JEFFERSON CITY — Missouri Lt. Gov. Peter Kinder on March 1 presented Veterans Service Awards to 35 Missouri veterans who provide exemplary volunteer service to their communities.
Winners were selected from around the state and included five winners from southwest Missouri: Ellen Duvall and Steve Vanderhoof of Springfield; James Compton of Mount Vernon; Everett Kelly of Buffalo; and Richard Lewis of Bolivar.
Duvall was a 20-year veteran of the Navy Nurse Corps, where she served in Vietnam on a 412-bed hospital ship, and in Desert Storm, where she helped set up a 500-bed tent hospital. Duvall was nominated by Barbara Frogue, director of Volunteer Services at Cox Health in Springfield.
In her nomination, Frogue said Duvall is active in the Rotary Club, handing out dictionaries to fifth-graders in parts of the community with low literacy rates. She has collected and delivered Thanksgiving baskets and packed food at the Ozarks Food Harvest, and was recognized by the Springfield News-Leader with the Community Outreach Nurse Award.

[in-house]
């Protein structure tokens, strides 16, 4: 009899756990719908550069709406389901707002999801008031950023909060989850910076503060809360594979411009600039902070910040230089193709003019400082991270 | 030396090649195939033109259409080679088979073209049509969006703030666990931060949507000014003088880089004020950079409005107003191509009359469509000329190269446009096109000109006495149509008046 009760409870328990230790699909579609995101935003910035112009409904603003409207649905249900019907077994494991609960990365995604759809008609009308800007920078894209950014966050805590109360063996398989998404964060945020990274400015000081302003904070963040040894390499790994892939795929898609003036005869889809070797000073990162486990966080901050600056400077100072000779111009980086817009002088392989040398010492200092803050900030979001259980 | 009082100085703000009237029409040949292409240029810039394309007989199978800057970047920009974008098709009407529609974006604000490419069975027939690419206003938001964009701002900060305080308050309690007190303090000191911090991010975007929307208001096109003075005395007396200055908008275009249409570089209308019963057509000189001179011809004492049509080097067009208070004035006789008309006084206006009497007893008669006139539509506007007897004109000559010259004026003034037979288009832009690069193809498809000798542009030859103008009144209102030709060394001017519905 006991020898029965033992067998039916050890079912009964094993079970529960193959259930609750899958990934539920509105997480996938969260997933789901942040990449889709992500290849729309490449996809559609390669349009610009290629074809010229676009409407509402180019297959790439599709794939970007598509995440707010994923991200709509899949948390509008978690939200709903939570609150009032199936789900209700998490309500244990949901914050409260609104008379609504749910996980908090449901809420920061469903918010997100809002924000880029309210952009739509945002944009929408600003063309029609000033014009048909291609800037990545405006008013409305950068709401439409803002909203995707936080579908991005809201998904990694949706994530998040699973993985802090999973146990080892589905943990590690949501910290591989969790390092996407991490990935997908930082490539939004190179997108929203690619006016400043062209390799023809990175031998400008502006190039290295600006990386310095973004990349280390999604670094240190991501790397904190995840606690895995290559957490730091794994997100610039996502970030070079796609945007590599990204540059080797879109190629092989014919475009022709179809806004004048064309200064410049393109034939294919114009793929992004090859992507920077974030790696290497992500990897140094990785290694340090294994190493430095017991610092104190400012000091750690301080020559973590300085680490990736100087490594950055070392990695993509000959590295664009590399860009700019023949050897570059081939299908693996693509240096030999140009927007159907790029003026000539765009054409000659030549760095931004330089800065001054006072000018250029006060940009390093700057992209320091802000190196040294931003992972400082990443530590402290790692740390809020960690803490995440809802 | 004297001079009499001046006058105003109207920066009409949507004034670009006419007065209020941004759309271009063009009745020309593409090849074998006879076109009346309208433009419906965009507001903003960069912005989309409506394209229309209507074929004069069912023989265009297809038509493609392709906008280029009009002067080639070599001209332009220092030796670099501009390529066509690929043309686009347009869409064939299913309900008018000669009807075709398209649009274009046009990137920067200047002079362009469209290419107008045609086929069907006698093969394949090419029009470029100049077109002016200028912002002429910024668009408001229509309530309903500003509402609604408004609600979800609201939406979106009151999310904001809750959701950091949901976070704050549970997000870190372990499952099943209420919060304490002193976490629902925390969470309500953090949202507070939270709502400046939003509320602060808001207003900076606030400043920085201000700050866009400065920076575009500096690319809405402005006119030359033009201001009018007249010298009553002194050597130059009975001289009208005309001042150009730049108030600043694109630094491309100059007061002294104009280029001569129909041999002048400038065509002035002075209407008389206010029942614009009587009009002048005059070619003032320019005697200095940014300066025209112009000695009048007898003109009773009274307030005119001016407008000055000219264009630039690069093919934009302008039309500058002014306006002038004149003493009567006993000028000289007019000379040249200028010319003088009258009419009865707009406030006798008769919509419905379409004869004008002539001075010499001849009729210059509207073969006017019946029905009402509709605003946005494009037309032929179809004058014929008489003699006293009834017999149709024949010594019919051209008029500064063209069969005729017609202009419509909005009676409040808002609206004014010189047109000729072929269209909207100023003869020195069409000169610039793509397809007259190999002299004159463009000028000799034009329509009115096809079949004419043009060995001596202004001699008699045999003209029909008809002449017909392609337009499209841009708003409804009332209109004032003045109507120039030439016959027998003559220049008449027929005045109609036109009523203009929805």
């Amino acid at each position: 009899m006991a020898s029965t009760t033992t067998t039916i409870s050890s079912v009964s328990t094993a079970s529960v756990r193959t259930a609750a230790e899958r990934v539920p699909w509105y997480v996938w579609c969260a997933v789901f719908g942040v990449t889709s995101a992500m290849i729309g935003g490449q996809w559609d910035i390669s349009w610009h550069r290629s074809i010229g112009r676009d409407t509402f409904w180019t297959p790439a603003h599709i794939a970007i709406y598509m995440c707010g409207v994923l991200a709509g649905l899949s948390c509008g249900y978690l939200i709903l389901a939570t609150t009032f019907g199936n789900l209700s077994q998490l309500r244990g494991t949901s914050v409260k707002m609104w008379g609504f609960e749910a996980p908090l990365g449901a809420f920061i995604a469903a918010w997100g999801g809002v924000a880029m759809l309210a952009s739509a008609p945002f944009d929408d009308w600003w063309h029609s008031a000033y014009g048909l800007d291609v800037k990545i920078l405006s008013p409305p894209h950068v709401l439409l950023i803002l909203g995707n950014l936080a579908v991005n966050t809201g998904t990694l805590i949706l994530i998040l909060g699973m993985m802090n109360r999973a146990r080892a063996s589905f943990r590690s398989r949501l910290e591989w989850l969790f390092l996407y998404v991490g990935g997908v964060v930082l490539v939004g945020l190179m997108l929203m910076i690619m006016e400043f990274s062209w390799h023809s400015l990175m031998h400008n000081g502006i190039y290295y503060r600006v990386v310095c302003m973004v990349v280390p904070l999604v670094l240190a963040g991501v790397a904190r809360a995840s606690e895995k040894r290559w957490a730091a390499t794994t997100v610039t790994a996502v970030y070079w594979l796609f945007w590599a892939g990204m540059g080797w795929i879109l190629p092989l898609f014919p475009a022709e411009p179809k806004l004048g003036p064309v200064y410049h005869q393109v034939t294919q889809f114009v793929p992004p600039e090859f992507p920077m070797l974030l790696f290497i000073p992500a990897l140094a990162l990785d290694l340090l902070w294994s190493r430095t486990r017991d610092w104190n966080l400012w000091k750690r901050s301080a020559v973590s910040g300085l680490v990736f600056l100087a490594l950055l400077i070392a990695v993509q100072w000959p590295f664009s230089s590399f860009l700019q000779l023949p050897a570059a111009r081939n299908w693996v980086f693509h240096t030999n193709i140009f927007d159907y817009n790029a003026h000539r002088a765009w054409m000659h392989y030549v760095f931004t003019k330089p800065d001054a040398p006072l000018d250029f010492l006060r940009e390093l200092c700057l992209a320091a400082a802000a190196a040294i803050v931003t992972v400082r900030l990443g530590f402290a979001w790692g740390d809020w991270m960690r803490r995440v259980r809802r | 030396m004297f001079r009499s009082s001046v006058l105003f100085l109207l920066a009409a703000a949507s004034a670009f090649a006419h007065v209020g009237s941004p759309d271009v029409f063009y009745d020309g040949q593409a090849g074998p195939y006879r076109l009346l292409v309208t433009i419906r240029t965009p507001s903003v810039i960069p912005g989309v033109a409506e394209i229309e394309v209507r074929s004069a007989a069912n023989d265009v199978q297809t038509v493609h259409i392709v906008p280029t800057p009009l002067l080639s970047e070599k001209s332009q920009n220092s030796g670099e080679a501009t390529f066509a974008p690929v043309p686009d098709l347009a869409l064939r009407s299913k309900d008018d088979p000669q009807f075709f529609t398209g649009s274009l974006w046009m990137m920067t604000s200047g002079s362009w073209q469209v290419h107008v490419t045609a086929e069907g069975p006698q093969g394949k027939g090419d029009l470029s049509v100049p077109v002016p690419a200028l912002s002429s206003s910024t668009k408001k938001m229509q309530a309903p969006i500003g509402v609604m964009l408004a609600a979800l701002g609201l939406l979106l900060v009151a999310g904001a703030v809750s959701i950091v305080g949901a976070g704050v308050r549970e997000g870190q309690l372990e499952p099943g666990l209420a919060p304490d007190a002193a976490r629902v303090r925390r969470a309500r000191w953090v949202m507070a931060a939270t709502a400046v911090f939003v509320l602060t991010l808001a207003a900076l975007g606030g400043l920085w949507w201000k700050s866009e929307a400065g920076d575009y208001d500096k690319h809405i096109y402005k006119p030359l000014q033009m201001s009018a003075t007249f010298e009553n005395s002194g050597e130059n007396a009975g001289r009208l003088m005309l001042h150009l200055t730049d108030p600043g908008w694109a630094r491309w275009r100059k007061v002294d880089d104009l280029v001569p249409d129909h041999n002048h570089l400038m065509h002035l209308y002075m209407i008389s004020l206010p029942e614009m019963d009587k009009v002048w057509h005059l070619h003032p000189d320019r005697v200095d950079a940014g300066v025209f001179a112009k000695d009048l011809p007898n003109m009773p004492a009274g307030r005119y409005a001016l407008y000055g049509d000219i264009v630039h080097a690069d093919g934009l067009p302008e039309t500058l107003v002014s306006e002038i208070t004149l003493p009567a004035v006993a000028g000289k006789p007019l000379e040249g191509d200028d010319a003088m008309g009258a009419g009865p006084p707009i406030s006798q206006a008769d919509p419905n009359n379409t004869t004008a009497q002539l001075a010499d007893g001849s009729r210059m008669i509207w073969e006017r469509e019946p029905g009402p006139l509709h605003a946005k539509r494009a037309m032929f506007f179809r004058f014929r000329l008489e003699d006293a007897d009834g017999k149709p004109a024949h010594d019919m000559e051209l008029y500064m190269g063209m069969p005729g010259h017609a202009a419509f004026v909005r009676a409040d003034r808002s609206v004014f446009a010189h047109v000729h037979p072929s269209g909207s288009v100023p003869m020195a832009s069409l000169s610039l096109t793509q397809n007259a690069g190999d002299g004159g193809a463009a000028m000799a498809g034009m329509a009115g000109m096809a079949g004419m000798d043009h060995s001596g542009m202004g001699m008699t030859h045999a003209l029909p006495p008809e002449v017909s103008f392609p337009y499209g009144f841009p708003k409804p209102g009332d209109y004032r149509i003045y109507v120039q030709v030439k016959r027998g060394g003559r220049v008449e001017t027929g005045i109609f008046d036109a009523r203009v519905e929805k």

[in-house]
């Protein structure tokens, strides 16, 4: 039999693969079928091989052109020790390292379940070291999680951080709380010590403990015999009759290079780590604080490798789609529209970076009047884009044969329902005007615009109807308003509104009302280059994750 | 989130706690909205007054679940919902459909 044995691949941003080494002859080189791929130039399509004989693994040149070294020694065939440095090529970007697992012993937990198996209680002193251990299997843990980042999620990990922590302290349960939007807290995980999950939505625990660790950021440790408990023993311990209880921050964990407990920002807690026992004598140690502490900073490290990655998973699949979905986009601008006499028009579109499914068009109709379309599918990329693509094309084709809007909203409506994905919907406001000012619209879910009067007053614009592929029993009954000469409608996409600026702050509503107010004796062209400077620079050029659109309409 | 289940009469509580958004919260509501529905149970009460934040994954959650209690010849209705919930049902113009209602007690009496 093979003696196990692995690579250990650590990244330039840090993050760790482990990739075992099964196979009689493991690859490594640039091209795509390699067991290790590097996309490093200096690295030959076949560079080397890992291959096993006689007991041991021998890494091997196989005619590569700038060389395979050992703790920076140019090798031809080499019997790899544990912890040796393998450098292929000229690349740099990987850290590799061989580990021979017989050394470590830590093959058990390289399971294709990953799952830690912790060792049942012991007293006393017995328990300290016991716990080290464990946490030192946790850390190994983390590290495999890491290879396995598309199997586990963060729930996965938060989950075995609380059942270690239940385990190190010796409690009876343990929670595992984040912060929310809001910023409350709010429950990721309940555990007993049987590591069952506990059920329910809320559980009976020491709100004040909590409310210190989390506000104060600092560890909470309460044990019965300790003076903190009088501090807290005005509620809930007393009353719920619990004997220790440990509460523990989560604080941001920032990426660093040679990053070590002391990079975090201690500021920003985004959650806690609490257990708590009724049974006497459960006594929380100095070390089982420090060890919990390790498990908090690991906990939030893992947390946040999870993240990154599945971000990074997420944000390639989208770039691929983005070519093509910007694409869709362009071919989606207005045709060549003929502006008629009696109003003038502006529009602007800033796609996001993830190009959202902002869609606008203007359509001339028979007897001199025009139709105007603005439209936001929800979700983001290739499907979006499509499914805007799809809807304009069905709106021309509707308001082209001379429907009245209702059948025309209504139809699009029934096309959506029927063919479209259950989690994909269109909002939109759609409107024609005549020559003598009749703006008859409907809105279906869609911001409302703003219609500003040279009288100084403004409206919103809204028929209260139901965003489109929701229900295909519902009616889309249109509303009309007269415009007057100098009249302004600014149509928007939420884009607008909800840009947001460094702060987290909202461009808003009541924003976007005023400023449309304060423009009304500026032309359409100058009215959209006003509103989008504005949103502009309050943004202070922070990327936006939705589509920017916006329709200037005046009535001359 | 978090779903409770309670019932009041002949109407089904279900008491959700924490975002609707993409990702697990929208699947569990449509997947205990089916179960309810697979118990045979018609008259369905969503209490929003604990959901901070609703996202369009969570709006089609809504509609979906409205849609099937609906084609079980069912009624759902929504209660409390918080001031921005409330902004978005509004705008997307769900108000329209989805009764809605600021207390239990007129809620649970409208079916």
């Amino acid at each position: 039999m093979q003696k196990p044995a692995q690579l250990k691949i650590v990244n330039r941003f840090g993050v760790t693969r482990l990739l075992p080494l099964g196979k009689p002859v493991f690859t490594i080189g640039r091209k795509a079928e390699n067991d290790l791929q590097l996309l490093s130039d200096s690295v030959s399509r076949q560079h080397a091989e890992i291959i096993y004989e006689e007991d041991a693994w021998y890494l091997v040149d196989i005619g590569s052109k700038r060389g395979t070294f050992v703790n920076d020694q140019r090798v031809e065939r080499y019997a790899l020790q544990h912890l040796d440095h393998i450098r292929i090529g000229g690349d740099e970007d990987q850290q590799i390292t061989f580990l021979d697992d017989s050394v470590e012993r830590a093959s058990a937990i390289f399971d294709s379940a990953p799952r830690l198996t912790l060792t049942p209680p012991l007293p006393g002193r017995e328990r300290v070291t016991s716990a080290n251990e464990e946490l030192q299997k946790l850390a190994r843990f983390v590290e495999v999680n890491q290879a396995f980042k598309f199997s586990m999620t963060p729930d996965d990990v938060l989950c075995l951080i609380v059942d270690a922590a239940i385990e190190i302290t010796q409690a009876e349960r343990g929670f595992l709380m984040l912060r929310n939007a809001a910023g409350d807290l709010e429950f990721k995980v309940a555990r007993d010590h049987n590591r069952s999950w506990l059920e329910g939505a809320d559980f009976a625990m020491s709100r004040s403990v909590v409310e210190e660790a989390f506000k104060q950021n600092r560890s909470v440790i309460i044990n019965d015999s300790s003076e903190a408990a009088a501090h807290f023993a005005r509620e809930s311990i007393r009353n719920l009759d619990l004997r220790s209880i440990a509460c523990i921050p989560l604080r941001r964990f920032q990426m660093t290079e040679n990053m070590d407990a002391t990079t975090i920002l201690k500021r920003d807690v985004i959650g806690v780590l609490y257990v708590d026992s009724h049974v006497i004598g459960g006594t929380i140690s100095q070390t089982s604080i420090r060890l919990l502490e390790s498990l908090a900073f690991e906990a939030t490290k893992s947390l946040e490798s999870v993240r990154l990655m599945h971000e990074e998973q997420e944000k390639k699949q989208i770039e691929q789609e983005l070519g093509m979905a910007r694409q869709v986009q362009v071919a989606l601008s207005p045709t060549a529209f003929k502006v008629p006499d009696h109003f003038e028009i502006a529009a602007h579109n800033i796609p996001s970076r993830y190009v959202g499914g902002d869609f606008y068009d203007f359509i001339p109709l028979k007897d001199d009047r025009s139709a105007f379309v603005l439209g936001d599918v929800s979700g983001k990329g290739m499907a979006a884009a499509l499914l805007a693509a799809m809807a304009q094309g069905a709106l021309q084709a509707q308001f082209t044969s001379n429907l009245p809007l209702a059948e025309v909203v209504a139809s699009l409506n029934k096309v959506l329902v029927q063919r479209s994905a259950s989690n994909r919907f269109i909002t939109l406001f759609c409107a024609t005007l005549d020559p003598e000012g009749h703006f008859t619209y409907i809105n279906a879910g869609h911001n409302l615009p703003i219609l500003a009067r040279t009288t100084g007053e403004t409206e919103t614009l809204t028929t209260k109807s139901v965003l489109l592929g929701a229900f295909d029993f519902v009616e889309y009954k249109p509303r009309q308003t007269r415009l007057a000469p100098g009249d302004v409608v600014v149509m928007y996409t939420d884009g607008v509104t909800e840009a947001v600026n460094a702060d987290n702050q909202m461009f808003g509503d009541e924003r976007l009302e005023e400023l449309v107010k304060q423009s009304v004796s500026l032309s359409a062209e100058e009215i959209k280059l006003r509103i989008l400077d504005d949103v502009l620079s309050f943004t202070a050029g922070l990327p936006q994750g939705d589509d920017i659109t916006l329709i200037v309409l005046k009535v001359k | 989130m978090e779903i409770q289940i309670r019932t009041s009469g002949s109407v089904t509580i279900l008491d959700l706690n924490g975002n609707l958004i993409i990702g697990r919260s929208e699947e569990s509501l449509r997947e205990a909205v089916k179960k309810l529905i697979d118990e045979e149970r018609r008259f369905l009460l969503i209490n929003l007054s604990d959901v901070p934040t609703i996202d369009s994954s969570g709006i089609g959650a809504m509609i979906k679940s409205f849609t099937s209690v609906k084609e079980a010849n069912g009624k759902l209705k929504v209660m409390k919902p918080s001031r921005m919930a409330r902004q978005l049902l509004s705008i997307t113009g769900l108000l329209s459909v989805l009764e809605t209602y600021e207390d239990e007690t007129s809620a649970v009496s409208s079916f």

“At our hospital she volunteers regularly,” said Frogue. “She is a Gold Life member of our Auxiliary. She assists in the college nursing lab to provide assistance and guidance to the nursing students. She is an excellent example of a veteran who has a servant’s heart, giving to her community.”
Vanderhoof, a retired colonel in the Missouri Army National Guard, was nominated for the award by the Ozark Empire Chapter of Military Officers Association of America in Springfield.